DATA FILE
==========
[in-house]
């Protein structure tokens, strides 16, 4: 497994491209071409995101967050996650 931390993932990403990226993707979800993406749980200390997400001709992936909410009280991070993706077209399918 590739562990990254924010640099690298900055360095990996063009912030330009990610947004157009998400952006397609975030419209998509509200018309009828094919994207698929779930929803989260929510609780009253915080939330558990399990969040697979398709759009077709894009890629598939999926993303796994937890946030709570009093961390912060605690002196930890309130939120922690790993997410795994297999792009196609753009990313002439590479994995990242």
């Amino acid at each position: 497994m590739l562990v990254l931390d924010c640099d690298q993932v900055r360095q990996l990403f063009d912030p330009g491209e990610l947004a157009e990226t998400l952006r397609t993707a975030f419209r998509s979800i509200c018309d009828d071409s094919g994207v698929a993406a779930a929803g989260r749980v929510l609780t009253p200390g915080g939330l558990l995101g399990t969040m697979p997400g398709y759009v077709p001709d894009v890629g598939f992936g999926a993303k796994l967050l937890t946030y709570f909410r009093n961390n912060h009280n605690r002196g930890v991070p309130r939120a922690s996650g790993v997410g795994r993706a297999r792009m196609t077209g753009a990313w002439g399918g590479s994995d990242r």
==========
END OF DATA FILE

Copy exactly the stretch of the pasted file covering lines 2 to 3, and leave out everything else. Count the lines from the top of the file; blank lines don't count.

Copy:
């Protein structure tokens, strides 16, 4: 497994491209071409995101967050996650 931390993932990403990226993707979800993406749980200390997400001709992936909410009280991070993706077209399918 590739562990990254924010640099690298900055360095990996063009912030330009990610947004157009998400952006397609975030419209998509509200018309009828094919994207698929779930929803989260929510609780009253915080939330558990399990969040697979398709759009077709894009890629598939999926993303796994937890946030709570009093961390912060605690002196930890309130939120922690790993997410795994297999792009196609753009990313002439590479994995990242």
């Amino acid at each position: 497994m590739l562990v990254l931390d924010c640099d690298q993932v900055r360095q990996l990403f063009d912030p330009g491209e990610l947004a157009e990226t998400l952006r397609t993707a975030f419209r998509s979800i509200c018309d009828d071409s094919g994207v698929a993406a779930a929803g989260r749980v929510l609780t009253p200390g915080g939330l558990l995101g399990t969040m697979p997400g398709y759009v077709p001709d894009v890629g598939f992936g999926a993303k796994l967050l937890t946030y709570f909410r009093n961390n912060h009280n605690r002196g930890v991070p309130r939120a922690s996650g790993v997410g795994r993706a297999r792009m196609t077209g753009a990313w002439g399918g590479s994995d990242r």